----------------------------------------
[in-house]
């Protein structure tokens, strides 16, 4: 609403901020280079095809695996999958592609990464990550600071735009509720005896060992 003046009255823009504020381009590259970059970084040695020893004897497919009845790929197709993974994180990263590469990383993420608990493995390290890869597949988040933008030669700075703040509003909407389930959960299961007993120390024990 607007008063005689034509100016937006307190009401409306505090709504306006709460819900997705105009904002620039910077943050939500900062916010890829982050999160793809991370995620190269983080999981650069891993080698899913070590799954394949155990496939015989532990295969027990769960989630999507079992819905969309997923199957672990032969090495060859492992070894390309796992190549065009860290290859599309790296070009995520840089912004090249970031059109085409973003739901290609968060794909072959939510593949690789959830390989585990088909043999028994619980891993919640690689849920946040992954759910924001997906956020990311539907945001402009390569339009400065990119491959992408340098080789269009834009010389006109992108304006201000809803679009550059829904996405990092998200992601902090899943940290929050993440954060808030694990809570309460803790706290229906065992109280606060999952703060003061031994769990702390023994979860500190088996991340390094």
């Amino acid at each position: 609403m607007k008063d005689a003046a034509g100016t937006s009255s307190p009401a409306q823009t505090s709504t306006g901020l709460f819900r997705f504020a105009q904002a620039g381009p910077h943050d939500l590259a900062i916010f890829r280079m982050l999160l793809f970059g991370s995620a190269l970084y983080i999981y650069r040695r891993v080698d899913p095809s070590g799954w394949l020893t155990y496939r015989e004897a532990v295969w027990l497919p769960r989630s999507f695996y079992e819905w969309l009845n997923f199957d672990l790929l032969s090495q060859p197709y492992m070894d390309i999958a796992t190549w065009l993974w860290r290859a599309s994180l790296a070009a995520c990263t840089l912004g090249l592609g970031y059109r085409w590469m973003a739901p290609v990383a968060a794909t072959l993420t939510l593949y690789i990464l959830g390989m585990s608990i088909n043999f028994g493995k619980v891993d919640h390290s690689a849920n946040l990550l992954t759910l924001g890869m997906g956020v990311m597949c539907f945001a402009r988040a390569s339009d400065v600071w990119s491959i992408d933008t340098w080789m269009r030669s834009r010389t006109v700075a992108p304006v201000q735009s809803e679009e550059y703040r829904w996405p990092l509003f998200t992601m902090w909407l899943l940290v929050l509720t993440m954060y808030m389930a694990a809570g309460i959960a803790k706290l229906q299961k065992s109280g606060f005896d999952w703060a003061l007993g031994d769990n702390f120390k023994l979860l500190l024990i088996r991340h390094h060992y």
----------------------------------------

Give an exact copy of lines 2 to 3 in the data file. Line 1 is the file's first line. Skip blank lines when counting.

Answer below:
């Protein structure tokens, strides 16, 4: 609403901020280079095809695996999958592609990464990550600071735009509720005896060992 003046009255823009504020381009590259970059970084040695020893004897497919009845790929197709993974994180990263590469990383993420608990493995390290890869597949988040933008030669700075703040509003909407389930959960299961007993120390024990 607007008063005689034509100016937006307190009401409306505090709504306006709460819900997705105009904002620039910077943050939500900062916010890829982050999160793809991370995620190269983080999981650069891993080698899913070590799954394949155990496939015989532990295969027990769960989630999507079992819905969309997923199957672990032969090495060859492992070894390309796992190549065009860290290859599309790296070009995520840089912004090249970031059109085409973003739901290609968060794909072959939510593949690789959830390989585990088909043999028994619980891993919640690689849920946040992954759910924001997906956020990311539907945001402009390569339009400065990119491959992408340098080789269009834009010389006109992108304006201000809803679009550059829904996405990092998200992601902090899943940290929050993440954060808030694990809570309460803790706290229906065992109280606060999952703060003061031994769990702390023994979860500190088996991340390094």
């Amino acid at each position: 609403m607007k008063d005689a003046a034509g100016t937006s009255s307190p009401a409306q823009t505090s709504t306006g901020l709460f819900r997705f504020a105009q904002a620039g381009p910077h943050d939500l590259a900062i916010f890829r280079m982050l999160l793809f970059g991370s995620a190269l970084y983080i999981y650069r040695r891993v080698d899913p095809s070590g799954w394949l020893t155990y496939r015989e004897a532990v295969w027990l497919p769960r989630s999507f695996y079992e819905w969309l009845n997923f199957d672990l790929l032969s090495q060859p197709y492992m070894d390309i999958a796992t190549w065009l993974w860290r290859a599309s994180l790296a070009a995520c990263t840089l912004g090249l592609g970031y059109r085409w590469m973003a739901p290609v990383a968060a794909t072959l993420t939510l593949y690789i990464l959830g390989m585990s608990i088909n043999f028994g493995k619980v891993d919640h390290s690689a849920n946040l990550l992954t759910l924001g890869m997906g956020v990311m597949c539907f945001a402009r988040a390569s339009d400065v600071w990119s491959i992408d933008t340098w080789m269009r030669s834009r010389t006109v700075a992108p304006v201000q735009s809803e679009e550059y703040r829904w996405p990092l509003f998200t992601m902090w909407l899943l940290v929050l509720t993440m954060y808030m389930a694990a809570g309460i959960a803790k706290l229906q299961k065992s109280g606060f005896d999952w703060a003061l007993g031994d769990n702390f120390k023994l979860l500190l024990i088996r991340h390094h060992y």